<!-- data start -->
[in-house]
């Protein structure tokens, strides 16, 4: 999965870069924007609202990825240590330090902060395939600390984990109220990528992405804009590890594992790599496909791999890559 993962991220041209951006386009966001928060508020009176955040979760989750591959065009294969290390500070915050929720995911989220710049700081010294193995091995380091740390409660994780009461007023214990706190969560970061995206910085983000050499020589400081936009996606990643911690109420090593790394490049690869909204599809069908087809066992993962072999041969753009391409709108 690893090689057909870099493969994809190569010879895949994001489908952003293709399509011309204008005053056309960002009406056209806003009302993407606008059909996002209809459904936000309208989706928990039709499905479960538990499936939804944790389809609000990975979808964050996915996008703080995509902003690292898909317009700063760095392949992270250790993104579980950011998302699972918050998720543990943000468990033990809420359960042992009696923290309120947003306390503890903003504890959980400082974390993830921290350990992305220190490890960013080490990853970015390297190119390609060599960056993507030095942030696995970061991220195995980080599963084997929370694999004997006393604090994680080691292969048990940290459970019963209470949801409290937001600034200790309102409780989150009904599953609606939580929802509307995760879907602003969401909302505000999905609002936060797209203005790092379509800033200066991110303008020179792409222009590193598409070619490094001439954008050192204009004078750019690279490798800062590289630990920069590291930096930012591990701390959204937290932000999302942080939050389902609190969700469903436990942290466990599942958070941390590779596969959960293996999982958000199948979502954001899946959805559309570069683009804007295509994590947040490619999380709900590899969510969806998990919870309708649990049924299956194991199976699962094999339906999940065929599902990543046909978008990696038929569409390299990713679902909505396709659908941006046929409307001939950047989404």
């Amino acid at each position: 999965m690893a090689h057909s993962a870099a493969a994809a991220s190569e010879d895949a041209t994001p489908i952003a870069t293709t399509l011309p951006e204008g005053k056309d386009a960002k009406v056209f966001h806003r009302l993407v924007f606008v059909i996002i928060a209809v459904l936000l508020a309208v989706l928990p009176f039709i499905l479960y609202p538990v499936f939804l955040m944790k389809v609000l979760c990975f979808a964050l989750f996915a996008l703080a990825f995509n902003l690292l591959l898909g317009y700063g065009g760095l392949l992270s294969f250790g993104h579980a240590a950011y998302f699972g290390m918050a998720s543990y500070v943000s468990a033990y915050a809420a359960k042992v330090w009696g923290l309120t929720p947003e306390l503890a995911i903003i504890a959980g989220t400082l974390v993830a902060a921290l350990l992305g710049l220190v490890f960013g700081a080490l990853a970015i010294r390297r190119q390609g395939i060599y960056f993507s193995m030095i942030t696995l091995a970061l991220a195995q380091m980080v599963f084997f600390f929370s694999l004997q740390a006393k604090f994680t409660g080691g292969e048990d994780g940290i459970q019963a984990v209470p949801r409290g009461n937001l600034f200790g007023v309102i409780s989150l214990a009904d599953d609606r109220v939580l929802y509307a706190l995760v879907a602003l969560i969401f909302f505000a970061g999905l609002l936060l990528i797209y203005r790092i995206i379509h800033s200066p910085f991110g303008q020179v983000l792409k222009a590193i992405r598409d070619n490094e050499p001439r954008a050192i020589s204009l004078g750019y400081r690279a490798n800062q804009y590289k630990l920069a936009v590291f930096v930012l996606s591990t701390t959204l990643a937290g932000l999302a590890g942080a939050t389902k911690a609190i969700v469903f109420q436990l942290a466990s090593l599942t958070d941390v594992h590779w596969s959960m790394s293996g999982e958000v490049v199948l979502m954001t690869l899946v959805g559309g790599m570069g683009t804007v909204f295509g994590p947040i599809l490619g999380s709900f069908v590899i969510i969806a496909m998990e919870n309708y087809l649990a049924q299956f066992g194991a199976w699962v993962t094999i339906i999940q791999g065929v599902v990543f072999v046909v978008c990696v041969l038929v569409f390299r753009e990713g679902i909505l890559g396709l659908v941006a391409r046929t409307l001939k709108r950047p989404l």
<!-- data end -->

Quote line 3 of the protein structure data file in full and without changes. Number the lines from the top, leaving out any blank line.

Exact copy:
């Amino acid at each position: 999965m690893a090689h057909s993962a870099a493969a994809a991220s190569e010879d895949a041209t994001p489908i952003a870069t293709t399509l011309p951006e204008g005053k056309d386009a960002k009406v056209f966001h806003r009302l993407v924007f606008v059909i996002i928060a209809v459904l936000l508020a309208v989706l928990p009176f039709i499905l479960y609202p538990v499936f939804l955040m944790k389809v609000l979760c990975f979808a964050l989750f996915a996008l703080a990825f995509n902003l690292l591959l898909g317009y700063g065009g760095l392949l992270s294969f250790g993104h579980a240590a950011y998302f699972g290390m918050a998720s543990y500070v943000s468990a033990y915050a809420a359960k042992v330090w009696g923290l309120t929720p947003e306390l503890a995911i903003i504890a959980g989220t400082l974390v993830a902060a921290l350990l992305g710049l220190v490890f960013g700081a080490l990853a970015i010294r390297r190119q390609g395939i060599y960056f993507s193995m030095i942030t696995l091995a970061l991220a195995q380091m980080v599963f084997f600390f929370s694999l004997q740390a006393k604090f994680t409660g080691g292969e048990d994780g940290i459970q019963a984990v209470p949801r409290g009461n937001l600034f200790g007023v309102i409780s989150l214990a009904d599953d609606r109220v939580l929802y509307a706190l995760v879907a602003l969560i969401f909302f505000a970061g999905l609002l936060l990528i797209y203005r790092i995206i379509h800033s200066p910085f991110g303008q020179v983000l792409k222009a590193i992405r598409d070619n490094e050499p001439r954008a050192i020589s204009l004078g750019y400081r690279a490798n800062q804009y590289k630990l920069a936009v590291f930096v930012l996606s591990t701390t959204l990643a937290g932000l999302a590890g942080a939050t389902k911690a609190i969700v469903f109420q436990l942290a466990s090593l599942t958070d941390v594992h590779w596969s959960m790394s293996g999982e958000v490049v199948l979502m954001t690869l899946v959805g559309g790599m570069g683009t804007v909204f295509g994590p947040i599809l490619g999380s709900f069908v590899i969510i969806a496909m998990e919870n309708y087809l649990a049924q299956f066992g194991a199976w699962v993962t094999i339906i999940q791999g065929v599902v990543f072999v046909v978008c990696v041969l038929v569409f390299r753009e990713g679902i909505l890559g396709l659908v941006a391409r046929t409307l001939k709108r950047p989404l």